Saturday, 29 March 2014

Day One in Bangkok

We started our day a short ride in motorcycle taxi to Phahon Yothin MRT station. I didn't try this mode of transport in my first two visit, so I was kind of excited at this new experience. The 2 or 3 minutes ride without any safety gear costs 15 baht.

The first stop was a clinic in Sukhumvit because Sal had an appointment at 10.30 am. Before we had our brunch, Sal brought me to a Doi Krom outlet, a Thai Royal project to raise the standard of living of rural poor. His Majesty had donated fund to build a manufacturing plant to process agricultural produce into F&B, and health and beauty products.

My first Thai dish for this year was a plate of seafood pad thai. This local restaurant boast a claim that their food was ranked by CNN Travel as Top Five's Best Food! The portion was generous with 'lauk' but contained very little rice noodles. It costed 135 bath with a glass of very sweet fresh bael juice.

With a full stomach, Sal and I went to Platinum Fashion Mall for our retail therapy. According to my host, this is THE place to shop fabrics and clothes. It is situated next to Indra arcade and near the Pratunam market. Here, you are entitled for wholesale price if you purchase in quantity of three. "One, normal price. Three, wholesale price", the common tagline used/adopted by the retailers there. After two hours of strolling the five-storey shopping mall, the time has come for a drink. We decided to join the crowd in Swensens for its all-time favourite, the creamy (and guilty) iced white tea. 

At first, we thought of taking cab to the Hua Lamphong train station to purchase advance ticket to Laos. It all changed when we failed to a taxi, and Sal suddenly saw the 'blue bus'. This is a free bus service sponsored by some rich people in Thailand for selected routes. Although the aim was to go to the train station, once again our plan changed with spontaneous idea to visit Rattanakosin Island.

According to the travel guide, the man-made island was created when King Rama I moved the Thai capital to Bangkok and ordered the construction of canals circling the royal city. Important landmarks here include the Grand Palace, Temple of the Emerald Buddha and Wat Pho. Nearby, there is a jetty (Tian Pier) for boats to ferry you to the other side of the riverbank. 

We took 8 baht boat ride to visit one of Bangkok's most spectacular sights i.e. Wat Arun. The temple is not huge, but it has a steep steps to the top of its porcelain-bedecked prang that gives nice view of Rattanakosin Island. We didn't stay that long because it was hot and we were sweating like pigs. We took the same boat (they call it ferry) back to Rattanakosin Island and strolled along the sourvenir shops near the Silapakorn University until we found the Bangkok Smiles Bike station.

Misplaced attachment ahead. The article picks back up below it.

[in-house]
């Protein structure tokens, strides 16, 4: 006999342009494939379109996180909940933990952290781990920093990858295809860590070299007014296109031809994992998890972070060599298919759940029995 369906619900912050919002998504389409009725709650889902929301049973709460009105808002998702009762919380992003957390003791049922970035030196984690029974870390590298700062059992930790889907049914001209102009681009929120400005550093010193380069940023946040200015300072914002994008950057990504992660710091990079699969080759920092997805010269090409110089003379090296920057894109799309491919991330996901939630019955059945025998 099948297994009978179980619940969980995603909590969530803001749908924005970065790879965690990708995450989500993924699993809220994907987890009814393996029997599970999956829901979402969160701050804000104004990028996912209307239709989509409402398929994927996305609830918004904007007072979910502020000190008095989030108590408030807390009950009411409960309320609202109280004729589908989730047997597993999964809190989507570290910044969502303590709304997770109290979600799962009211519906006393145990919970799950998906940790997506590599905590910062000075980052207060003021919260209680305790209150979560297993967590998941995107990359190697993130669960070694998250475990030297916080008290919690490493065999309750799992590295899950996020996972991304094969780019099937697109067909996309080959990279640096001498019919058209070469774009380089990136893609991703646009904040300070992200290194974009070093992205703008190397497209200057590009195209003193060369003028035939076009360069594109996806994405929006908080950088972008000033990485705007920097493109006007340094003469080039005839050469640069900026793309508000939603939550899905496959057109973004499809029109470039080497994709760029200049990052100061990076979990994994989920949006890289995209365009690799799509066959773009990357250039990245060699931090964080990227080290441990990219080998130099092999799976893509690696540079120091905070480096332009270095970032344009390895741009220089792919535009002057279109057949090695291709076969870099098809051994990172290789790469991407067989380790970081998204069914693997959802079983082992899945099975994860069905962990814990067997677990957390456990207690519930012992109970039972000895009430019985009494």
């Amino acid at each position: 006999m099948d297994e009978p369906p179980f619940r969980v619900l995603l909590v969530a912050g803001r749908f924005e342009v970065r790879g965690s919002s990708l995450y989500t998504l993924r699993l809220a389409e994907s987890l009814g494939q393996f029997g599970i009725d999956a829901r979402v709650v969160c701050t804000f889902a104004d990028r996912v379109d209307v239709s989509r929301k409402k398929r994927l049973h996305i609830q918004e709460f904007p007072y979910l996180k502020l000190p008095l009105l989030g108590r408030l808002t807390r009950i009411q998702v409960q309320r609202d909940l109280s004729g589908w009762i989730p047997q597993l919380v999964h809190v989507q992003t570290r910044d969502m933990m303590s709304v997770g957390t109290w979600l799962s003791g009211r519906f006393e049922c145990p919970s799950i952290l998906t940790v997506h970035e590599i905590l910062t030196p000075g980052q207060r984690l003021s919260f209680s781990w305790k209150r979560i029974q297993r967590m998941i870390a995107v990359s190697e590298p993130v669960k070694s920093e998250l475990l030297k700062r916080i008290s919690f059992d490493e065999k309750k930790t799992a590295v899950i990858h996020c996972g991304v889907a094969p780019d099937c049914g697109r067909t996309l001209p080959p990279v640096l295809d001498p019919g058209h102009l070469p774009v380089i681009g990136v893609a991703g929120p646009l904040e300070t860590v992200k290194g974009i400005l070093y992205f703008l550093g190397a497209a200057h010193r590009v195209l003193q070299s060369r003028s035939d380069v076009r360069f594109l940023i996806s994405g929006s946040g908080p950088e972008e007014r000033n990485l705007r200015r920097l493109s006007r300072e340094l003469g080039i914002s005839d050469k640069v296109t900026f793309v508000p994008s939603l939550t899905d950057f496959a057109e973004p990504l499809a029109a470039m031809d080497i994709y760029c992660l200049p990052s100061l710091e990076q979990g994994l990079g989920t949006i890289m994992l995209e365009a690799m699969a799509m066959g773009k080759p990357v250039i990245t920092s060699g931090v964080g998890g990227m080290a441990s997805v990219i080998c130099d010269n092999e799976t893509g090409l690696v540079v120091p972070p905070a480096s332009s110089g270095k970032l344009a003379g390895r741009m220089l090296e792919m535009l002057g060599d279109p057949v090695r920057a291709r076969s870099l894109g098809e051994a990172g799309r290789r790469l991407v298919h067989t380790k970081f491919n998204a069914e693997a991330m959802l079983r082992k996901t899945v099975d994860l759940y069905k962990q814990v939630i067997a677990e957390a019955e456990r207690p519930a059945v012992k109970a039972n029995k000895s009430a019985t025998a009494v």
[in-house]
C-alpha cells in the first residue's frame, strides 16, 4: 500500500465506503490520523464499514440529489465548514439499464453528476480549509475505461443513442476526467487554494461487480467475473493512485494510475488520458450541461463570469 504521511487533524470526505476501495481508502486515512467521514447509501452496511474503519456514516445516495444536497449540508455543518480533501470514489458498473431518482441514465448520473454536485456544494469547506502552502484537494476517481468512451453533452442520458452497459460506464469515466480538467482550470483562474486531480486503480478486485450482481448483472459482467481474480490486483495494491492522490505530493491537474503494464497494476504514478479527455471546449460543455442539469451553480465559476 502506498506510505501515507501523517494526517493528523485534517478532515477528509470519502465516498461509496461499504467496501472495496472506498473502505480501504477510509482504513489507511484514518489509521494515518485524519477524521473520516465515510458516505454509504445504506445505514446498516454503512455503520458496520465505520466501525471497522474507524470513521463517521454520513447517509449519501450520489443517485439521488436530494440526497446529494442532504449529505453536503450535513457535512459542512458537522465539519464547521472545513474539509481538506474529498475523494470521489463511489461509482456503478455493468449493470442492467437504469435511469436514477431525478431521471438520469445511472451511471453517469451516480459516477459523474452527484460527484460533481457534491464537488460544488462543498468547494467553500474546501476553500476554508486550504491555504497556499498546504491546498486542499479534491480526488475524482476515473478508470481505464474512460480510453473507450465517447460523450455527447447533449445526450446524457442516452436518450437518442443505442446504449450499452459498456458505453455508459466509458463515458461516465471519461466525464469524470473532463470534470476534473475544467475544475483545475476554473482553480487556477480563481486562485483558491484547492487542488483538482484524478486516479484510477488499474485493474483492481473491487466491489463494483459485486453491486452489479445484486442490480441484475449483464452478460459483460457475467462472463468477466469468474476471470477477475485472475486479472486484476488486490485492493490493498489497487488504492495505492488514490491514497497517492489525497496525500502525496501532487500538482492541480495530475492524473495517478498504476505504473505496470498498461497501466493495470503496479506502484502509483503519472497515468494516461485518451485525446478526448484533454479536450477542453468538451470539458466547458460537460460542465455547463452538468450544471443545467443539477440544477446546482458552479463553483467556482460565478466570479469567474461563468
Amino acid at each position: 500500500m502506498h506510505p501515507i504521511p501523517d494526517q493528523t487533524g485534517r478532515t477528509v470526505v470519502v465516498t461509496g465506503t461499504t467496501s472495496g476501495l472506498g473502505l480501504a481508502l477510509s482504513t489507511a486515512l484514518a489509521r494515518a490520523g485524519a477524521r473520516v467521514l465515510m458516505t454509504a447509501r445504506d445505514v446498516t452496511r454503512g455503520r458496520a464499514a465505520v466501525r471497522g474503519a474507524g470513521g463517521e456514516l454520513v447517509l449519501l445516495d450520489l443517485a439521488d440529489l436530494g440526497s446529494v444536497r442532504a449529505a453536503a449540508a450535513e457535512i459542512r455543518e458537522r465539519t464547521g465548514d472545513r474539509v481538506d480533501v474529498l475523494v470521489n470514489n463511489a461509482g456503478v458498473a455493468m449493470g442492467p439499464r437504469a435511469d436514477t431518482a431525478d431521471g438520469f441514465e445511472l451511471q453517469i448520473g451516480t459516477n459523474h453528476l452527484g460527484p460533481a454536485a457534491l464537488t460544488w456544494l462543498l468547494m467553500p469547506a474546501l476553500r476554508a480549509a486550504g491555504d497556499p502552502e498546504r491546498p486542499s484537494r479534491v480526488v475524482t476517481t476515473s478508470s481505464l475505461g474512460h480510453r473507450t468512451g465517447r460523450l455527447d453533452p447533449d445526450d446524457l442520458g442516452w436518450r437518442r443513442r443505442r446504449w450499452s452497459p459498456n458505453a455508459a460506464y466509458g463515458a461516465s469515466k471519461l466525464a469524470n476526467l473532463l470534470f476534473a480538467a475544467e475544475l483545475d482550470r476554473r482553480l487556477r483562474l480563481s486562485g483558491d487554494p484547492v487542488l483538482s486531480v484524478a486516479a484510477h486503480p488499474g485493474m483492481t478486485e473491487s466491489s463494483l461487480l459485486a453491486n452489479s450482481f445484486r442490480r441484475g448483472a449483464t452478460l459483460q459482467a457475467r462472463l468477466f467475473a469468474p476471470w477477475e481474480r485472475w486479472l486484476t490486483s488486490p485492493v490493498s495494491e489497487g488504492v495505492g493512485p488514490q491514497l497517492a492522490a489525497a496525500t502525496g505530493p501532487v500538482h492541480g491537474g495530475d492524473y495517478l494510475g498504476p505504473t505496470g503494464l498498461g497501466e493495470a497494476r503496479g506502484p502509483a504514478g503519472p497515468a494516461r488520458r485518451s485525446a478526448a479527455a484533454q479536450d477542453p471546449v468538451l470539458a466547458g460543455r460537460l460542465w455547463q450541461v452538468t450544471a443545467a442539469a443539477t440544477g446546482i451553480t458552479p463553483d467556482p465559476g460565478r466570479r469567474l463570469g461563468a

Some of the architectures around the Old Siam
Sal came up with this wild idea of cycling our way to Hua Lamphong train station! I don't even cycle in Kuala Lumpur, and the last time I rode a bicycle was 2008 when my friends and I visited the Putrajaya Wetland Park. Frankly speaking, I'd never ride a bicycle in city, what more big and congested cities like Bangkok.

At the end, I managed to buy my train ticket and definitely we lost a few pounds from that 90-plus minutes ride. And not to forget, the golden opportunity to see the colourful life of typical Thais outside the touristic areas of Bangkok.

After returning the bicycles to the station which situated next to Tourist Police post, we had a leisure 5-minute walk to bring down our temperature. We found a halal foodstall near the Nagaraphirom Park and stopped for another delicious seafood pad thai. This one is cheaper (60 baht) and gave more rice noodles but less 'lauk'. 

By the time we finished our meal, the time is just perfect to view Wat Arun at sunset. So, we walked to the nearby Sala Arun, a boutique hotel which has an open deck cafe overlooking the Temple of Dawn. The sunset view of Wat Arun from Tian Pier side was kind of overrated to me. 
Enjoying the sunset overlooking the Wat Arun (Temple of Dawn)
After we finished our drink, we walked our way to the flower market. Ya Rabbi, I've never been to a market that sell flowers of this scale. And the flowers are cheap too! A two dozen-plus of red roses was only 40 baht!!! No way I can get such price in Kuala Lumpur. At least, I found one thing that is cheaper here in Bangkok than my hometown.
Colourful and cheap fresh flowers at the flower market

At 8 pm, we decided to call it a day and took a bus home. The bus fare was 8 baht in case you're wondering :) 

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